I was browsing through the paper on Saturday when I came across an advertisement.
The Railway Preservation Society of Ireland are running one of their excursions.
I would love to go on that excursion, but circumstances conspire against me, and it is unlikely I could make it.
Most of you will never have experienced the joys of a steam locomotive, and will therefore find it hard to understand why anyone should pay good money just to travel on a train. Steam travel is an entirely different experience however.
Steam locomotives are more than just the sum of their parts. They are more than just lumps of metal. To stand beside a steam locomotive in a station is to experience a unique phenomenon – a living machine. Modern diesel and electric locomotives are soulless mass produced items that can only be told apart by their numbers. When to you ever see a young boy standing gazing in awe at a modern locomotive?
Whenever I was going on a train journey, the first item on the agenda when we arrived on the platform was to run and admire the locomotive. Here was a living, breathing thing of beauty that was not just built to pull a train, but was to be admired. Who can forget the sounds of steam? Who can forget the smell of the steam and smoke, the hot metal and the smell of oil? It was an odour of childhood and of excitement.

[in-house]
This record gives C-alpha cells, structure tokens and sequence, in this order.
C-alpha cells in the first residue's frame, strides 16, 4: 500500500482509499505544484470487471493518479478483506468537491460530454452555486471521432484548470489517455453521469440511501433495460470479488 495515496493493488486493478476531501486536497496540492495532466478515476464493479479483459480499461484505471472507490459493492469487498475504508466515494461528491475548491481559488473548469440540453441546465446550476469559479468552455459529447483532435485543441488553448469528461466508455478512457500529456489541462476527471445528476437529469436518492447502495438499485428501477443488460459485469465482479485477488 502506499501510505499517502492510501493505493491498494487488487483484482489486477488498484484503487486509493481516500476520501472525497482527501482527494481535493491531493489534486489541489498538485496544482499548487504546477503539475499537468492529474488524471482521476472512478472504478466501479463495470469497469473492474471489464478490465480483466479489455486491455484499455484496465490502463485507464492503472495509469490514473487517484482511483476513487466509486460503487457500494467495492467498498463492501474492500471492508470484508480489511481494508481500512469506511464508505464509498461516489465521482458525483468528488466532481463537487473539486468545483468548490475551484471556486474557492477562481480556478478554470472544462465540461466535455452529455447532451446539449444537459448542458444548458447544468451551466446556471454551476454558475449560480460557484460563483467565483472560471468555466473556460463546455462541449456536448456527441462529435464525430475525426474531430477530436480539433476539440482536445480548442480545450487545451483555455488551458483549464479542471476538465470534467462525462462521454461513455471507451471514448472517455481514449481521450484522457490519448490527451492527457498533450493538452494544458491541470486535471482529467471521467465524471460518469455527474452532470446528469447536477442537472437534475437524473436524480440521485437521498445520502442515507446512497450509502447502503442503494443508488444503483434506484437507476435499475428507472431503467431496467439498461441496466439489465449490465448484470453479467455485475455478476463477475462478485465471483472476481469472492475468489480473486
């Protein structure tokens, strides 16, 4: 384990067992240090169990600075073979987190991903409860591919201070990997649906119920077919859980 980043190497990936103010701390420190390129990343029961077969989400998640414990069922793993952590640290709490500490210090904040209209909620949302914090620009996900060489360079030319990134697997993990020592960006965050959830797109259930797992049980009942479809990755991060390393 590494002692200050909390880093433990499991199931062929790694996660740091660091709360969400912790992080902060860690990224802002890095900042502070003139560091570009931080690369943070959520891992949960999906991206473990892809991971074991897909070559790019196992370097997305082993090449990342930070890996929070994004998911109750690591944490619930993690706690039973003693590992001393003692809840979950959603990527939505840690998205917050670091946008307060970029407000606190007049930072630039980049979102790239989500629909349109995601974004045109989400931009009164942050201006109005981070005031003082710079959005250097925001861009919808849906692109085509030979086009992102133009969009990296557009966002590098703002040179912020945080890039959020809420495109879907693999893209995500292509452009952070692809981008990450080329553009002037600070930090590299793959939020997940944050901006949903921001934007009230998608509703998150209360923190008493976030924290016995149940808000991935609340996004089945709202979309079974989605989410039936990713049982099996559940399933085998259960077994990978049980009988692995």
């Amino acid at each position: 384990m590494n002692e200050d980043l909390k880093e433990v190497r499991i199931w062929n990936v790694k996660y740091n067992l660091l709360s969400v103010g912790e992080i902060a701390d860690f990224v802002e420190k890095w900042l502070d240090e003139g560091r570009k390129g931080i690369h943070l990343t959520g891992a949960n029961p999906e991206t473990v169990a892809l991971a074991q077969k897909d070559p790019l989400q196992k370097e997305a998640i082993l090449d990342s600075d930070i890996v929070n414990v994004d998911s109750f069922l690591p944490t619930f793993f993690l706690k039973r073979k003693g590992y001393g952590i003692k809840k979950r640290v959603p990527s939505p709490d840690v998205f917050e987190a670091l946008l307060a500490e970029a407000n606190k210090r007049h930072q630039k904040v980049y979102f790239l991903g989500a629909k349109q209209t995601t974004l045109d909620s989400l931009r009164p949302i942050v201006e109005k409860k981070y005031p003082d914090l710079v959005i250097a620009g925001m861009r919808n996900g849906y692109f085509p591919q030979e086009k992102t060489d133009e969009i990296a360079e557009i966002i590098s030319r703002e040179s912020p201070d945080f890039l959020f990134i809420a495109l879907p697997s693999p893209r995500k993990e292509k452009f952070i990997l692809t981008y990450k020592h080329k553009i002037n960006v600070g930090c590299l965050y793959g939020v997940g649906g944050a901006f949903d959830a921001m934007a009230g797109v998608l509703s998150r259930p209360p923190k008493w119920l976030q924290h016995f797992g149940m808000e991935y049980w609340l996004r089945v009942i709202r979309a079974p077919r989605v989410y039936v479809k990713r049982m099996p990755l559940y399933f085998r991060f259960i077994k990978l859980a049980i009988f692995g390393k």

Steam locomotives were both loved and hated by the drivers and firemen. A locomotive had to be fired up hours before a journey, and there was a long list of items to be checked and oiled, before taking on coal and water. However, the locomotives were cherished, loved, painted and polished until they were gleaming. The drivers and firemen took great pride in their charges and it showed.
Travelling on a train pulled by steam was a different experience too. There was something reassuring about the sight of the smoke curling off across the fields. In those days, when one booked a seat, one had to specify if one wanted to travel ‘back to the engine’ as smuts came in the window, and forward facing seats tended to gather a bit of fallout.
Steam excursions are very popular these days. I think it is more than just a desire to see these magnificent beasts back in action.
It is a hankering for the days before mass production, when people took a pride in their lives and when beauty and functionality took equal places.